Alma covered the basics of Open Access highlighting BUs repository BURO, she addressed the disciplinary differences in approaches to Open Access. On average across all disciplines 37% of articles are made Open Access, rising to just under 50% in Mathematics and as low as 20% in the Arts.

She then took us through the advantages to authors for making their outputs Open Access:

1. Improves author visibility

Alma gave a number of testimonials from authors however, here we include Professor Martin Skitmore’s from School of Urban Design, Queensland University of Technology (QUT): 

“There is no doubt in my mind that ePrints [repository] will have improved things – especially in developing countries such as Malaysia … many more access my papers who wouldn’t have thought of contacting me personally in the ‘old’ days.

While this may … increase … citations, the most important thing … is that at least these people can find out more about what others have done…”

 2. Increases usage

We viewed download statistics from a number of institutional repositories – the University of Liege’s repository ORBi has approximately 70,000 references with full text and in April 2014 had just under 100,000 downloads. The University of Salford’s repository USIR has c.9000 records and clocked up over 45,000 downloads in January 2013 alone. In regards, to individual authors we returned to Martin Skitmore (QUT) who had 225,857 downloads and 4858 in the past 28 days!

It is also worth noting the usage of repositorys globally. MIT’s repository usage stats presented in the below map was particularly interesting:

3. More impact

From a citation perspective Open Access can increase citation impact by between 36 to 250% depending on the discipline. She highlighted the difference in citations from OA and non-OA publications across 3 disciplines; Engineering (shown here), Clinical Medicine and Social Sciences all showed significant increases in citations.

 Alma then went on to show the advantages for institutions to make Open Access mandatory, she also posed many topical questions and highlighted thought provoking research. One aspect which struck me in particular, was an analysis of PubMed Centrals unique users which revealed that only 25% of articles were accessed by Universities and the majority 40% were accessed by citizens:

  • 25% universities
  • 18% government and others
  • 40% citizens
  • 17% companies

 Fittingly Alma ended with a quote from Daniel Coit Gilman the First President of Johns Hopkins University in 1878:

“It is one of the noblest duties of a university to advance knowledge and to diffuse it, not merely among those who can attend the daily lectures, but far and wide. “

Full slides from Alma Swans presentation at Bournemouth University’s Open Access Event on the 7th May 2014 are available here internally.

BUs Open Access Event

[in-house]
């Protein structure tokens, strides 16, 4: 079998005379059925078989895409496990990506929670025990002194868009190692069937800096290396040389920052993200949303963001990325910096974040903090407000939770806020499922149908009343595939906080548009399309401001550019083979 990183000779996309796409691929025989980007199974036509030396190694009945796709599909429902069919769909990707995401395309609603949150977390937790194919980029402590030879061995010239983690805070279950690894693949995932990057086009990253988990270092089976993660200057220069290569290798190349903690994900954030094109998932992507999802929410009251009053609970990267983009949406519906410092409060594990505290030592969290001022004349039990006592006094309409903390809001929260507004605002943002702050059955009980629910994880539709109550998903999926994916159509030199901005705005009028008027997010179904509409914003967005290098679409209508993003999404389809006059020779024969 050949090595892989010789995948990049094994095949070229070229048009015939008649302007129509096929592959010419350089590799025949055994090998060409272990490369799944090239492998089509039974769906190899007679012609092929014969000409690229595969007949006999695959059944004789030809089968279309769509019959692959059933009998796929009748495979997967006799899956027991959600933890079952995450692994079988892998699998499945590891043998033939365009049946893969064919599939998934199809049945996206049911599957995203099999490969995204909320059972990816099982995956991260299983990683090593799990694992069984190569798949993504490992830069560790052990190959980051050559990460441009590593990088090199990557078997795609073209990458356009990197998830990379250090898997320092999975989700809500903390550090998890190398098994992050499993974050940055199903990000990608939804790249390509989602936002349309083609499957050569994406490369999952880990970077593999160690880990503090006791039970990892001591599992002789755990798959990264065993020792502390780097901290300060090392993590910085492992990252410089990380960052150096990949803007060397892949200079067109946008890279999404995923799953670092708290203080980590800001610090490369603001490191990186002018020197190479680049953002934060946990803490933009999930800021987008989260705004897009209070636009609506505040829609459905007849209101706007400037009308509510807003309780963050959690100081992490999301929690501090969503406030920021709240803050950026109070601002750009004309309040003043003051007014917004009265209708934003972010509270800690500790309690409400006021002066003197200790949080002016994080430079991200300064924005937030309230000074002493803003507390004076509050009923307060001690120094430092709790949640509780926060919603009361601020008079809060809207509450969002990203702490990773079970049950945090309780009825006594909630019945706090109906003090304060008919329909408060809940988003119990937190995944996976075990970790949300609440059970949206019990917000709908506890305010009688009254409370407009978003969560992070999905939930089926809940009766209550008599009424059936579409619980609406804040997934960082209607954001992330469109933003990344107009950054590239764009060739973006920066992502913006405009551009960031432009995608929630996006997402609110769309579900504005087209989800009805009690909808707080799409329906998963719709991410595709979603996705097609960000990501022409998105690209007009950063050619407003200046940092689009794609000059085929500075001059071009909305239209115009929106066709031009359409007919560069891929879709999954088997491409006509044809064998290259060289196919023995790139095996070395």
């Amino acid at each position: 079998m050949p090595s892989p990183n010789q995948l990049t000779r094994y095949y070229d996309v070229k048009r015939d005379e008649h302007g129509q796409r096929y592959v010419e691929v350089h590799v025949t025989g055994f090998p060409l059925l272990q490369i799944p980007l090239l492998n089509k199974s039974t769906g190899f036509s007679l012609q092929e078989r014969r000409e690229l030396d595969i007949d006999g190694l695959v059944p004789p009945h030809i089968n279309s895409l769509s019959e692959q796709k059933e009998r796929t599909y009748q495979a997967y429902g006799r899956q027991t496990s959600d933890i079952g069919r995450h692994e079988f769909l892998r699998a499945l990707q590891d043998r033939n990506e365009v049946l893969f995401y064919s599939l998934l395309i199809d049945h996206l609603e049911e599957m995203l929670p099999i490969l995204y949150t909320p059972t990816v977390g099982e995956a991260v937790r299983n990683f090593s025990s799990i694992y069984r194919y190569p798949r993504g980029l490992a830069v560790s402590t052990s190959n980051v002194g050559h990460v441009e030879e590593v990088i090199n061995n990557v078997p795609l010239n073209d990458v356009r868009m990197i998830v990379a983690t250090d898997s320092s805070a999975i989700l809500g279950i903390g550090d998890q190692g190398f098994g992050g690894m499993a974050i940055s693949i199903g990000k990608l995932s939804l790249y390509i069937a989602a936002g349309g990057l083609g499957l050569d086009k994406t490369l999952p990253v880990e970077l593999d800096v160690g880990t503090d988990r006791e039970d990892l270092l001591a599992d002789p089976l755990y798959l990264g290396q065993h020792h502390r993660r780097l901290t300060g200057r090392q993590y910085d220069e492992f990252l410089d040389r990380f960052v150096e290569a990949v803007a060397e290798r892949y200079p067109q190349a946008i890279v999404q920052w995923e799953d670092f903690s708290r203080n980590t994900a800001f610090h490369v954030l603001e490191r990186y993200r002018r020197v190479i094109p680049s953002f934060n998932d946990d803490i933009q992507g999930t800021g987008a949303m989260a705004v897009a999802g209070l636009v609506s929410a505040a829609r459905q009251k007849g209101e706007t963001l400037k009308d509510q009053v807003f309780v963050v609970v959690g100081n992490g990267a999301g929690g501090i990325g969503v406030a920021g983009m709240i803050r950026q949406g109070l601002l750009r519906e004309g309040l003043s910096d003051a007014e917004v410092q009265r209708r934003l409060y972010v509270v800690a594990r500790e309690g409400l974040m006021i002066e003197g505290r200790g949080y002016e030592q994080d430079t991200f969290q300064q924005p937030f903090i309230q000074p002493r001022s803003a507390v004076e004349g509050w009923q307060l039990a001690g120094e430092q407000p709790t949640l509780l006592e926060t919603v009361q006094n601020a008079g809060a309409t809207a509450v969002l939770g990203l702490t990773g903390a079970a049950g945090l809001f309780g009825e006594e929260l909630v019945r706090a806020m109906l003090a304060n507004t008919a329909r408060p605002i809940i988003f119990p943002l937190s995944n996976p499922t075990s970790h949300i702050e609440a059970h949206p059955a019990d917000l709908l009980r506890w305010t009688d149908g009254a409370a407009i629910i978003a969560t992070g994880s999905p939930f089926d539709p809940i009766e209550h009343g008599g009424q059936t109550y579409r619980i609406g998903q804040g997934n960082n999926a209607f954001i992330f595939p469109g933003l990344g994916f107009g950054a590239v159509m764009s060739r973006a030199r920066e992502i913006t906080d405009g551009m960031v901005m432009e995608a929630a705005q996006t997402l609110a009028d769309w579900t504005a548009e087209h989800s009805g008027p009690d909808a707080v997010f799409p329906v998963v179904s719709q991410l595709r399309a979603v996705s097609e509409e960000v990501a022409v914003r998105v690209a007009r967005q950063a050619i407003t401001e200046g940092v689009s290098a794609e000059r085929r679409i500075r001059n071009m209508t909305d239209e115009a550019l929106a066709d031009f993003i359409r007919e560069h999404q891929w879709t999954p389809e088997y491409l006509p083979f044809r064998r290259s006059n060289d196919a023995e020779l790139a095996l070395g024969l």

Last Wednesday, BU hosted a sector-wide Open Access Event at the EBC. The day was a great success with attendees travelling from universities across the UK to hear keynote speaker Alma Swan and speakers from HEFCE, LSE Impact Blog, PLOS, University of Oxford and BU talk about Open Access, one of the key priorities for the sector at the moment.

Feedback from the event has been overwhelming positive with attendees finding the day extremely useful with lots of interesting discussion throughout the day. Over the next few weeks, we’ll be posting blogs summarising the key points from each of the presentations so keep your eyes peeled…

Using government administrative data for research?

On the 16th May the Welcome Trust will host a seminar exploring the results of the ESRC/ONS joint Dialogue on Data: Exploring the public’s views on using administrative data (government collected data) for research purposes.

During October and November 2013, the Office for National Statistics (ONS) and the Economic and Social Research Council (ESRC) commissioned IPSOS Mori to undertake a public dialogue in seven UK locations to explore views on using government administrative data for research purposes.

The overall objectives were to explore public understanding and views of administrative data and data linking. The dialogue focused on two uses of administrative data, one that is currently being established and one that may go ahead in future:

  • The new ESRC-funded Administrative Data Research Network (ADRN) that was set up in late 2013 
  • The potential use of administrative data linking as one of the options for conducting the 2021 census (alongside an annual survey).

This seminar will present the findings to policy professionals, science communicators and public engagement specialists as well as showcase how they are being used. It will also explore with attendees what further work is needed in this area.

To register for the seminar please email your name, contact number and organisation to events@esrc.ac.uk.

Further information can be found here – Dialogue on Data: Exploring the public’s views on using linked administrative data for research purposes (PDF, 3Mb)